It basically came about when, at 15 years old, I decided I hated school and wanted a way out. I must have had about 20 interviews until finally, I was offered a trial at La Belle Helene (I had no idea it was regarded as one of Sydney’s best restaurants at the time). Up until that point, I had very little knowledge of food and had only dined at a restaurant a couple of times. But from the minute I walked into that kitchen, I just fell in love with it.
Where did the spark to become a leading chef and run your own business come from?
It may sound clichéd but any drive that I have is purely from loving what I do. As the saying goes, ‘do what you love and you’ll never work a day in your life’. My passion for food, the industry, farmers and producers, my staff, my family—it’s a combination of all the things around me that keeps me motivated.
But I never set out to own restaurants or have a profile; it just naturally evolved that way. When I started out 30 years ago there were barely any cooking shows, chefs weren’t that well known outside of the industry and you rarely even heard of them owning restaurants. We were just the guys in the kitchen.
What has been the number one secret to your success?
It’s tricky to say really, but I guess hard work, dedication and loving what I do. This industry isn’t easy—you have to be committed and genuinely love it.
Biggest learning in your career to date?
Gosh, where do I start!? I had very little knowledge of food when I started out.
I’ll never forget my first day as an apprentice when the head chef asked me to strain a game stock. I had no idea what that was so I poured the liquid down the sink and duly presented him with the bones. Needless to say, the proverbial hit the fan.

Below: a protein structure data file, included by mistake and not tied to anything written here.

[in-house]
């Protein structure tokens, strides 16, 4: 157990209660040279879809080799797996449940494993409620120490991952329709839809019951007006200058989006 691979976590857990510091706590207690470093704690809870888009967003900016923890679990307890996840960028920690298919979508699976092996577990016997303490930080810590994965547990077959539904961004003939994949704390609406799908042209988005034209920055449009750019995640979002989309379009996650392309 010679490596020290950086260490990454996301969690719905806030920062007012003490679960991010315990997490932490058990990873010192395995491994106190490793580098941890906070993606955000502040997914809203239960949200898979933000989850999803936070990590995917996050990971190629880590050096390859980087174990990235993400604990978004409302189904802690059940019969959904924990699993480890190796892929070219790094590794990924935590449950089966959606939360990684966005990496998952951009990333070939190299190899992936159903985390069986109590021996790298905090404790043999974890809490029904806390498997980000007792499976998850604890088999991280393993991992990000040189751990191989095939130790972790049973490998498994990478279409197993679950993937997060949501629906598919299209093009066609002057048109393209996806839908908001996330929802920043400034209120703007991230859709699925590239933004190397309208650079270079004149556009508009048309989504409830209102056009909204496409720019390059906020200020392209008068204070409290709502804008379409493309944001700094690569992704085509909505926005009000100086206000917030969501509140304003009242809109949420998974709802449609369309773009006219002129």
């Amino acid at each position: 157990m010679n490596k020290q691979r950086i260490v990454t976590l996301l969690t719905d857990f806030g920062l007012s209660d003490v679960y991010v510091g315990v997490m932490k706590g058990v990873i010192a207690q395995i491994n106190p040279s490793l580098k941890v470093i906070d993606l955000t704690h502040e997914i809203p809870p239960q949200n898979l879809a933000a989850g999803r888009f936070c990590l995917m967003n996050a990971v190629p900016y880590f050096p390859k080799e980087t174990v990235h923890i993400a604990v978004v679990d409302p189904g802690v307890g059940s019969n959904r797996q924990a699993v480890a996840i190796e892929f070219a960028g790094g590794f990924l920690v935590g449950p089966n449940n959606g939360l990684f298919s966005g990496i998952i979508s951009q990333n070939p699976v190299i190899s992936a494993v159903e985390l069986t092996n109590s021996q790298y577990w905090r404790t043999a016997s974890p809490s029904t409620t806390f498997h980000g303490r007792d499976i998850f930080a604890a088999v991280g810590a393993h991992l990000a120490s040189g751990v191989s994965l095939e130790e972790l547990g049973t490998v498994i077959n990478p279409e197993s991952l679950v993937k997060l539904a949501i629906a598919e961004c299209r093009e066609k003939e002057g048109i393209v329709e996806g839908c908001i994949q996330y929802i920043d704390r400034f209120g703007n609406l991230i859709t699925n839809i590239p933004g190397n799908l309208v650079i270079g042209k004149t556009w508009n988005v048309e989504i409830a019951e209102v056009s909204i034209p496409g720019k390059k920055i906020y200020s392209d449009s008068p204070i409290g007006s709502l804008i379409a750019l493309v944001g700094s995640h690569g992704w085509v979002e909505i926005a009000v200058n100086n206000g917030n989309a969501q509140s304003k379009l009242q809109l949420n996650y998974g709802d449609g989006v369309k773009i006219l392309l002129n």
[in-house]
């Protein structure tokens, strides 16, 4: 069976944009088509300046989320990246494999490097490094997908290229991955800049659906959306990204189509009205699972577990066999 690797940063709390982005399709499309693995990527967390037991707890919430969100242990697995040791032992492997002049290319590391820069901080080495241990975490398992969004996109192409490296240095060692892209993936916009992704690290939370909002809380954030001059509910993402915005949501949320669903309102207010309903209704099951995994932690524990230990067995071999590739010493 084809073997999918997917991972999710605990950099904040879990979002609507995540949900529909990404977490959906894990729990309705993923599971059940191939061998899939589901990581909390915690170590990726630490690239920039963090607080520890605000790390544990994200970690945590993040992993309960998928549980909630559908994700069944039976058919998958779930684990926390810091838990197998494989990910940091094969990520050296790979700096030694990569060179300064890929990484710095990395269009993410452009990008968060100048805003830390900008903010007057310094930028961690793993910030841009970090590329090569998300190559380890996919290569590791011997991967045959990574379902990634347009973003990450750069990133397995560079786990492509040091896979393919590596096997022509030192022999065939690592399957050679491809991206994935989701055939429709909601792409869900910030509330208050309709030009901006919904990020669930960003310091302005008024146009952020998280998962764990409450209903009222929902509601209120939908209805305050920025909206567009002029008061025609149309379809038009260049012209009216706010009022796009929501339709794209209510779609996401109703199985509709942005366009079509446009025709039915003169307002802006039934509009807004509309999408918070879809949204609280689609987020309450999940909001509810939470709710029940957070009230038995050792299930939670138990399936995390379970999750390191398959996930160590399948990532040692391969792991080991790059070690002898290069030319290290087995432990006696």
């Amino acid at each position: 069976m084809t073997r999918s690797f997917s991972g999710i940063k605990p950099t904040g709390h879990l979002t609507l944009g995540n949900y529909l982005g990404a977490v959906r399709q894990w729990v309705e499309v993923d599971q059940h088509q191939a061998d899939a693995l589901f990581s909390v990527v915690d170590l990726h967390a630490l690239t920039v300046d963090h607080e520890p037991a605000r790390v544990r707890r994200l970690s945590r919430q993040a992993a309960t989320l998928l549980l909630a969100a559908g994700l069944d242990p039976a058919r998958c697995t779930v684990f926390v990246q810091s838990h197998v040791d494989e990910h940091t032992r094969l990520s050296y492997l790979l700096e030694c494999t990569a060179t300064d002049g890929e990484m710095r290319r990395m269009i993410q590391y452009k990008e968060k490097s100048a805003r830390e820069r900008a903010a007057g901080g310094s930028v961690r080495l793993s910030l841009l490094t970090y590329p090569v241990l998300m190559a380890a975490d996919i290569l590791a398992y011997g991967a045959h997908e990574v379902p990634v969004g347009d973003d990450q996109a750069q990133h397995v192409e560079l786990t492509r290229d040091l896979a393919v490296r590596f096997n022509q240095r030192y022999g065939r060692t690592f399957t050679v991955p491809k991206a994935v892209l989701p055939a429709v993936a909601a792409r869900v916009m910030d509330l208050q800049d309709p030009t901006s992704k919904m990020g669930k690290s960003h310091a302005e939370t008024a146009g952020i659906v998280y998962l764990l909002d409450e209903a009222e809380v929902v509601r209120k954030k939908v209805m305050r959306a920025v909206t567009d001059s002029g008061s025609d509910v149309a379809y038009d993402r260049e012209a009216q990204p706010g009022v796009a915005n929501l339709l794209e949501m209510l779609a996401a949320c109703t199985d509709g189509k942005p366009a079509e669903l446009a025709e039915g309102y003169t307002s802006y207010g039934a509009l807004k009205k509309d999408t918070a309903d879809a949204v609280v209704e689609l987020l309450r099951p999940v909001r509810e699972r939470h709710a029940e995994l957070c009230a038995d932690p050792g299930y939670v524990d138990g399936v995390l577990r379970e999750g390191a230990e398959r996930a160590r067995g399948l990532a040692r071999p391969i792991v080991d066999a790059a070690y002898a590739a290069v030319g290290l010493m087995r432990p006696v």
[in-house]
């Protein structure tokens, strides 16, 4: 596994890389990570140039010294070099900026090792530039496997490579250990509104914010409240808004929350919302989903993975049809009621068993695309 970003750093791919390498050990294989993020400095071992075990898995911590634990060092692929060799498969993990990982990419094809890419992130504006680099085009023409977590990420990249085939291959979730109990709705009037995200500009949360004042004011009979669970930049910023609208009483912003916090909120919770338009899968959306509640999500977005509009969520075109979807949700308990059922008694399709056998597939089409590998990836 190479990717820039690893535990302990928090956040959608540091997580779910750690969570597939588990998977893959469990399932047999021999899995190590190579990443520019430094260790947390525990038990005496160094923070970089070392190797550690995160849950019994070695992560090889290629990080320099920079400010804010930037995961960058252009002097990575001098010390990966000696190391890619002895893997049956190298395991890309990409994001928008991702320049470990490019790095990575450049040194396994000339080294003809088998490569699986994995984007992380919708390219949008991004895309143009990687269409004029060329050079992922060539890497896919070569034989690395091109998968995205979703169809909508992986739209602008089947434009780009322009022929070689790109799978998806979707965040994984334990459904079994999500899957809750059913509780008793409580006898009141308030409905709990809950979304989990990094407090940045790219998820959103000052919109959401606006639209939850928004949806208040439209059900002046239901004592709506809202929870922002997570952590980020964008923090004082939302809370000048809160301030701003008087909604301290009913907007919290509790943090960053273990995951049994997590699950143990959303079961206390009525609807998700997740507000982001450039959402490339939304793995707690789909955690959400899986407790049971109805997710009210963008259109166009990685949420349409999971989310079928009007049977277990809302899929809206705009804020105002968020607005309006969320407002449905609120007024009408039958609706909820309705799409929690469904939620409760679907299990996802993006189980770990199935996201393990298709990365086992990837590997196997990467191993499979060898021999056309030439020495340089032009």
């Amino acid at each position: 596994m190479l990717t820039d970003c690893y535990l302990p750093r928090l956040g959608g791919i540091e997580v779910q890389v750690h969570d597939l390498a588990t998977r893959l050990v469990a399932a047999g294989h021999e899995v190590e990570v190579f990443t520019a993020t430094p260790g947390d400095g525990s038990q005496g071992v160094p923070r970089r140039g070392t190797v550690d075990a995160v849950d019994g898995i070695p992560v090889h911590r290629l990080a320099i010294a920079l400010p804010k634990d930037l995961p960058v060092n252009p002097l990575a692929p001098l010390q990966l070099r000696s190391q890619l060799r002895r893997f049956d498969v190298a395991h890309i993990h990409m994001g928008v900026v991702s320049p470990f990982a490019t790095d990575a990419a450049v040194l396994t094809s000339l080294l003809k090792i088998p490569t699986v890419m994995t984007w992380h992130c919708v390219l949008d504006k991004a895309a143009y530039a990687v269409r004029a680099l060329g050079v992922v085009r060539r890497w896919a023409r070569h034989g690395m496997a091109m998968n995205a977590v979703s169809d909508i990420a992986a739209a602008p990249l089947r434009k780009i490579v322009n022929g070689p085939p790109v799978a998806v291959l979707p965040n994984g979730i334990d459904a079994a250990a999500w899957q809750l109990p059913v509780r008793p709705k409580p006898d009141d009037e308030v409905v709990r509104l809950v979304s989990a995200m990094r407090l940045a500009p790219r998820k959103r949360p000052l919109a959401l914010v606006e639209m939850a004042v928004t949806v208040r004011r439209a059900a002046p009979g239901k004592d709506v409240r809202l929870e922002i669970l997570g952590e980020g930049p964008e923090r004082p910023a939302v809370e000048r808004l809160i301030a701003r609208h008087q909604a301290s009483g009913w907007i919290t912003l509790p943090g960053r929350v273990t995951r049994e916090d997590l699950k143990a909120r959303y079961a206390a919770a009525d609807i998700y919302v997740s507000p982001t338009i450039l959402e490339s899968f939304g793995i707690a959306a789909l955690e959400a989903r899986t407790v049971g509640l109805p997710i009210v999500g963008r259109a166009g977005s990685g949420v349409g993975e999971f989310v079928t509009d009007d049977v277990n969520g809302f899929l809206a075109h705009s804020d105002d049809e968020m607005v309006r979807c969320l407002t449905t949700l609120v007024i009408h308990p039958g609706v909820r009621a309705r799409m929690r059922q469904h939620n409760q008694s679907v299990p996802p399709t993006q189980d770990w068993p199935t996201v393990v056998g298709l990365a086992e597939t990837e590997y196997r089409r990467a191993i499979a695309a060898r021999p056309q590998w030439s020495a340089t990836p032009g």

When I was 22 and had just opened my first restaurant at The Paddington Inn, I was working pretty hard and got excited by how much cash was in the bank! Then I realised I hadn’t paid anyone yet…
There’ve been countless learnings and each has gotten me to the next step—there isn’t really one defining moment. I’m still learning. That’s the great thing about this industry, there’s never a dull moment and you can never know it all.
What keeps your regulars coming back time and time again?
Restaurants are really about the full package. It’s the whole experience and what it makes you feel. Food is one aspect and primarily what people are there to enjoy but it’s equally as much about the service, wine list, interiors, location, atmosphere and an ingrained sense of hospitality.
We really make an effort to recognise our regulars and the locals in the area and deliver what they want. I chat to them a lot when I’m in the restaurants.
Could you name one culinary legend who has inspired you throughout your career?
There are so many, past and present, it’s too hard to narrow it down to just one. Escoffier, the Roux brothers, Bocuse, I could go on…
What’s your secret behind creating your menu—where do you gain inspiration?
I definitely look to Mother Nature and seasonality. The changing seasons and fresh, locally sourced produce play a big role in my cooking. It always has, particularly as a farmer. We change the menus at each of my restaurants every season to highlight Australian ingredients at their prime and let them speak for themselves.
In your eyes, what’s the most underrated ingredient?
Salt. Nearly every recipe uses it but it’s rarely spoken of as a hero. It’s amazing how much this one ingredient can bring to a dish and sometimes, if it’s not quite right, an extra pinch of salt is all that’s needed to bring a dish to life.
Which ingredient gives you the most diversity?
There are many but eggs come to mind first. Maybe that’s because I’ve just come from my farm, where I’ve got chooks! But eggs are used in such a wide spectrum of meals and dishes from breakfast through dinner, they can be used within appetisers, entrees, mains, dessert. They can be sweet or savoury, used within beverages—they’re just an incredibly versatile ingredient.
With locations in QLD and NSW and a range of brands within the group, what is the secret in maintaining brand consistency across the board?
I think a lot of it is instinctive. Everything is really considered but I also trust my gut a lot. Many of our venues are deliberately unique from one another or speak to a different market.